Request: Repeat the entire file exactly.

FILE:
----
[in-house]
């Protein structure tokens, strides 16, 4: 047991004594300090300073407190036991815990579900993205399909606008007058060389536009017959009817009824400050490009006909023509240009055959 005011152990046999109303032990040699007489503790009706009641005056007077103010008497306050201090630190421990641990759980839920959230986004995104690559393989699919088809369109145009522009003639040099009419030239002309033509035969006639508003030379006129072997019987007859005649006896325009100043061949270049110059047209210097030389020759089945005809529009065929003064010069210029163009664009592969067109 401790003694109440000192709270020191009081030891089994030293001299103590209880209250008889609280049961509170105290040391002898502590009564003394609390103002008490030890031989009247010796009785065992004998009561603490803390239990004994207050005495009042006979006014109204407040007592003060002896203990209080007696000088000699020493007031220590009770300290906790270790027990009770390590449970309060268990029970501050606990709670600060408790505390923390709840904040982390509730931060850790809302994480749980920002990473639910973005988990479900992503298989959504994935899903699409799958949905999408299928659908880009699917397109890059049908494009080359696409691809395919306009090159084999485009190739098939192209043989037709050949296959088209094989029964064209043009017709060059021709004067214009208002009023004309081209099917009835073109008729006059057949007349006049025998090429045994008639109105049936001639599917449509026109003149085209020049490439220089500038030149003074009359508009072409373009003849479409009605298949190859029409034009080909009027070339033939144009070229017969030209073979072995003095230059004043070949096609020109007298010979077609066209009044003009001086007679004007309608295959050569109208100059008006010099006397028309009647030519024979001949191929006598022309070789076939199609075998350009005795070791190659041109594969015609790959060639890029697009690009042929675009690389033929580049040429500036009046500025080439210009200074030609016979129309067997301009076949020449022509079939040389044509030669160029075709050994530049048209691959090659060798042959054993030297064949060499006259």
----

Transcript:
[in-house]
């Protein structure tokens, strides 16, 4: 047991004594300090300073407190036991815990579900993205399909606008007058060389536009017959009817009824400050490009006909023509240009055959 005011152990046999109303032990040699007489503790009706009641005056007077103010008497306050201090630190421990641990759980839920959230986004995104690559393989699919088809369109145009522009003639040099009419030239002309033509035969006639508003030379006129072997019987007859005649006896325009100043061949270049110059047209210097030389020759089945005809529009065929003064010069210029163009664009592969067109 401790003694109440000192709270020191009081030891089994030293001299103590209880209250008889609280049961509170105290040391002898502590009564003394609390103002008490030890031989009247010796009785065992004998009561603490803390239990004994207050005495009042006979006014109204407040007592003060002896203990209080007696000088000699020493007031220590009770300290906790270790027990009770390590449970309060268990029970501050606990709670600060408790505390923390709840904040982390509730931060850790809302994480749980920002990473639910973005988990479900992503298989959504994935899903699409799958949905999408299928659908880009699917397109890059049908494009080359696409691809395919306009090159084999485009190739098939192209043989037709050949296959088209094989029964064209043009017709060059021709004067214009208002009023004309081209099917009835073109008729006059057949007349006049025998090429045994008639109105049936001639599917449509026109003149085209020049490439220089500038030149003074009359508009072409373009003849479409009605298949190859029409034009080909009027070339033939144009070229017969030209073979072995003095230059004043070949096609020109007298010979077609066209009044003009001086007679004007309608295959050569109208100059008006010099006397028309009647030519024979001949191929006598022309070789076939199609075998350009005795070791190659041109594969015609790959060639890029697009690009042929675009690389033929580049040429500036009046500025080439210009200074030609016979129309067997301009076949020449022509079939040389044509030669160029075709050994530049048209691959090659060798042959054993030297064949060499006259």